how can you avoid sales cannibalisation when launching a new product?

Can launching new products lead to sales cannibalisation?

how can you avoid sales cannibalisation when launching a new product?

You're worried a new product will steal sales from an existing product, what do you do?

Surprisingly this is a common battle within large organisations. The paradox is that launching the new product may mean a decline in sales for another product line, not launching the new product will leave a gap in the market, or a target audience under-serviced.

If your sales team are hungry for new products to take to customers, then you may have to look at opportunities that steal revenue from existing, mature products. If your sales team are hungry for leads then you need to feed them!

This fear can often come about when the new product is cheaper but equally capable, when compared to an existing offering. Not every business is in a position to develop a product road map where every new product is higher spec and more expensive than the existing offering. Apple has it easy by comparison, aside from the 5C mobile phone they rarely launch products that can take chunks out of their core product offering.

I recently watched a discussion on the UK car forum Pistonheads about Aston Martin. The brand had launched a new model last year called the DB11. Fitted with a V12 engine, it sat in the GT category (cars that are powerful, but designed for long road trips more than hitting the track).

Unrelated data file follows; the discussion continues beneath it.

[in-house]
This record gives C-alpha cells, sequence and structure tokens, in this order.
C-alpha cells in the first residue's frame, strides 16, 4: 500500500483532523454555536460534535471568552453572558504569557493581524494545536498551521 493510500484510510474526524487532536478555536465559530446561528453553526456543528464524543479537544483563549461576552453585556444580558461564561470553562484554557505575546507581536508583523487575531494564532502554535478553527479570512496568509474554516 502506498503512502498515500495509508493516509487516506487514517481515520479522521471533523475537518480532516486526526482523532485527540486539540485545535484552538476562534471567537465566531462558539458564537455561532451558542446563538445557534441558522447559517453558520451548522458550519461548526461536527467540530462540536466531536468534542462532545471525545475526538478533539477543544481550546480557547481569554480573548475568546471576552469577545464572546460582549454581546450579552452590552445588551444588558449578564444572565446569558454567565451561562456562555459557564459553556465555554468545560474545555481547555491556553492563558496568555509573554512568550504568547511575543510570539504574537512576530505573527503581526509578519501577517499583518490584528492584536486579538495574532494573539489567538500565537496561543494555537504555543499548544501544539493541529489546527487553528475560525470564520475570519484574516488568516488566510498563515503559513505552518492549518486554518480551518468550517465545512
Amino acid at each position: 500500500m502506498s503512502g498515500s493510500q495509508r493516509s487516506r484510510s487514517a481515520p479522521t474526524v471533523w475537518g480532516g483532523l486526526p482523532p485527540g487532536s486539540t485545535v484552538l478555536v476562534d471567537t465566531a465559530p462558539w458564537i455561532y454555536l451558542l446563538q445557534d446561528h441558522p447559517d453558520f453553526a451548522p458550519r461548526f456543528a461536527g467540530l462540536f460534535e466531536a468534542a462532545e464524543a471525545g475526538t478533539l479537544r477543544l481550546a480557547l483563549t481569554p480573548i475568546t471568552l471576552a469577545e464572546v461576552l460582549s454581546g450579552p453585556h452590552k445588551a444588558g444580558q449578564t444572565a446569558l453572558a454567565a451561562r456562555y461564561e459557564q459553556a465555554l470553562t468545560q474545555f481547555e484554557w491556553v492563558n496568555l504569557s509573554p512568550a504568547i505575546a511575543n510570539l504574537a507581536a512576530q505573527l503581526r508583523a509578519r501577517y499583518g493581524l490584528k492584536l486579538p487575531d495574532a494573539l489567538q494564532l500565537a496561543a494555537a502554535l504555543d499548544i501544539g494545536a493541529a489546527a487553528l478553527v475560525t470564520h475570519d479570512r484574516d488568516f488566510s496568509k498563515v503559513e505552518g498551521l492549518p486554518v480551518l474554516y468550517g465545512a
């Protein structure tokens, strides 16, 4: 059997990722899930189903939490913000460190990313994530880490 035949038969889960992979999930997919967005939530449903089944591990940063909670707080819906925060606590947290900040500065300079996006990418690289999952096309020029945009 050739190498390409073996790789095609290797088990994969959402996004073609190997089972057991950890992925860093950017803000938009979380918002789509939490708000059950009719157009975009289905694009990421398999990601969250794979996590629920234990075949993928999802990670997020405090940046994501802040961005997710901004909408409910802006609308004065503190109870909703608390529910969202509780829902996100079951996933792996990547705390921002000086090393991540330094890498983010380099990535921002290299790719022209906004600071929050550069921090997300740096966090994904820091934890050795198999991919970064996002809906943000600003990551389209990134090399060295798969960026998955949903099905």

It's been well published that the current V8 sports car in the range, the Vantage, will be replaced soon. The argument stemmed around whether launching a V8 version of the DB11 tourer would cannibalise sales of the V12 version, or if the new V8 Vantage meant that there was already a sufficient V8 engine offering different enough to not trouble the DB11.

The whole conversation is theoretical as there is no V8 offering for the DB11 on the cards as far as we know, but one of the points raised was very topical. If Aston Martin don't offer a V8 version of a car in their 'GT' category, would customers looking for a more economical, more efficient but less powerful GT car go to Bentley's V8 instead?

Is it better to cannibalise your own product, or lose out to a competitor? Are you evolving to changing customer demands and new markets or undercutting your own products by offering cheaper versions of your existing products?

Scott Anthony put it very well in his HBR article on the subject.

"...,if an opportunity is large enough, someone is going to find a way to realize it. Wouldn't you rather it be you who seizes the opportunity than a competitor?"

If you're struggling with your product road map or positioning strategy then why not talk to one of our consultants and use a one day strategy session to explore options and work on a solution.

Find out more about a marketing strategy day 

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